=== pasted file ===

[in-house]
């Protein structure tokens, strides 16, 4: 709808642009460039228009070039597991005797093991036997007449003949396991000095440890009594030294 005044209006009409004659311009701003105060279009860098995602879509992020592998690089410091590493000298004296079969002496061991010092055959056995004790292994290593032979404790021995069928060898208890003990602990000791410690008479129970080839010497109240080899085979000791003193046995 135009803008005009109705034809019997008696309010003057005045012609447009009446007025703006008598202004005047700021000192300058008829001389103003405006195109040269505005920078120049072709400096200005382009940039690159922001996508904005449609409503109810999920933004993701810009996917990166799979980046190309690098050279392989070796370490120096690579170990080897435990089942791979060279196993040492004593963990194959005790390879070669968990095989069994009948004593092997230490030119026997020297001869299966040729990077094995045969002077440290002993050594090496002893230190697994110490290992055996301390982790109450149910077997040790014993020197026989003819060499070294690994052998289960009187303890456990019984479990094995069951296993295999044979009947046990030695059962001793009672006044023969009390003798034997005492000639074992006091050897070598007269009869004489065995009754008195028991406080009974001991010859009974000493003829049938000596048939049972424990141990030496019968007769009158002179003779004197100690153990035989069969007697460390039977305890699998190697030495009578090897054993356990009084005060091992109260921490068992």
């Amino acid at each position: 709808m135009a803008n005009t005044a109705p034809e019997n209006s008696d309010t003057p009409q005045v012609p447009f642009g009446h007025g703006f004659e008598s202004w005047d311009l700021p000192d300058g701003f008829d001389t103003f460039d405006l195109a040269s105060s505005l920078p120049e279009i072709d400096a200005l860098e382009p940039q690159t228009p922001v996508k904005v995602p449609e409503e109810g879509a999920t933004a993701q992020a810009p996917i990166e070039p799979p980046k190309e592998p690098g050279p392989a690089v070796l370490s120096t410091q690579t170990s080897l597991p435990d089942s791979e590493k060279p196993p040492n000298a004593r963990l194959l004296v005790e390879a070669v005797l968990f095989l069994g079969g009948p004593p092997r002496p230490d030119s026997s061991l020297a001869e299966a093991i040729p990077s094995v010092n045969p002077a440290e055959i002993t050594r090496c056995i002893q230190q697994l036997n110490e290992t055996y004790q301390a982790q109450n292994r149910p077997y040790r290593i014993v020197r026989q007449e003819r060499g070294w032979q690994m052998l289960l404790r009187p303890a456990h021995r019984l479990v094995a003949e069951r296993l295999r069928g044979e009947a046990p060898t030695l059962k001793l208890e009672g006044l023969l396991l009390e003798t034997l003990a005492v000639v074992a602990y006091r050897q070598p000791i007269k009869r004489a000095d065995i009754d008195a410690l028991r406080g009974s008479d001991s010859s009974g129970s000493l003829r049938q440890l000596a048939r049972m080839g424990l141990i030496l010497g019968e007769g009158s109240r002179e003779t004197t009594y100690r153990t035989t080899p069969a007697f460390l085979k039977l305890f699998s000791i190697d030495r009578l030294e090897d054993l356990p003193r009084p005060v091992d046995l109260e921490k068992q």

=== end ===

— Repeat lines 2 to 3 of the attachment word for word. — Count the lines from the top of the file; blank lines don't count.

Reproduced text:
């Protein structure tokens, strides 16, 4: 709808642009460039228009070039597991005797093991036997007449003949396991000095440890009594030294 005044209006009409004659311009701003105060279009860098995602879509992020592998690089410091590493000298004296079969002496061991010092055959056995004790292994290593032979404790021995069928060898208890003990602990000791410690008479129970080839010497109240080899085979000791003193046995 135009803008005009109705034809019997008696309010003057005045012609447009009446007025703006008598202004005047700021000192300058008829001389103003405006195109040269505005920078120049072709400096200005382009940039690159922001996508904005449609409503109810999920933004993701810009996917990166799979980046190309690098050279392989070796370490120096690579170990080897435990089942791979060279196993040492004593963990194959005790390879070669968990095989069994009948004593092997230490030119026997020297001869299966040729990077094995045969002077440290002993050594090496002893230190697994110490290992055996301390982790109450149910077997040790014993020197026989003819060499070294690994052998289960009187303890456990019984479990094995069951296993295999044979009947046990030695059962001793009672006044023969009390003798034997005492000639074992006091050897070598007269009869004489065995009754008195028991406080009974001991010859009974000493003829049938000596048939049972424990141990030496019968007769009158002179003779004197100690153990035989069969007697460390039977305890699998190697030495009578090897054993356990009084005060091992109260921490068992």
């Amino acid at each position: 709808m135009a803008n005009t005044a109705p034809e019997n209006s008696d309010t003057p009409q005045v012609p447009f642009g009446h007025g703006f004659e008598s202004w005047d311009l700021p000192d300058g701003f008829d001389t103003f460039d405006l195109a040269s105060s505005l920078p120049e279009i072709d400096a200005l860098e382009p940039q690159t228009p922001v996508k904005v995602p449609e409503e109810g879509a999920t933004a993701q992020a810009p996917i990166e070039p799979p980046k190309e592998p690098g050279p392989a690089v070796l370490s120096t410091q690579t170990s080897l597991p435990d089942s791979e590493k060279p196993p040492n000298a004593r963990l194959l004296v005790e390879a070669v005797l968990f095989l069994g079969g009948p004593p092997r002496p230490d030119s026997s061991l020297a001869e299966a093991i040729p990077s094995v010092n045969p002077a440290e055959i002993t050594r090496c056995i002893q230190q697994l036997n110490e290992t055996y004790q301390a982790q109450n292994r149910p077997y040790r290593i014993v020197r026989q007449e003819r060499g070294w032979q690994m052998l289960l404790r009187p303890a456990h021995r019984l479990v094995a003949e069951r296993l295999r069928g044979e009947a046990p060898t030695l059962k001793l208890e009672g006044l023969l396991l009390e003798t034997l003990a005492v000639v074992a602990y006091r050897q070598p000791i007269k009869r004489a000095d065995i009754d008195a410690l028991r406080g009974s008479d001991s010859s009974g129970s000493l003829r049938q440890l000596a048939r049972m080839g424990l141990i030496l010497g019968e007769g009158s109240r002179e003779t004197t009594y100690r153990t035989t080899p069969a007697f460390l085979k039977l305890f699998s000791i190697d030495r009578l030294e090897d054993l356990p003193r009084p005060v091992d046995l109260e921490k068992q």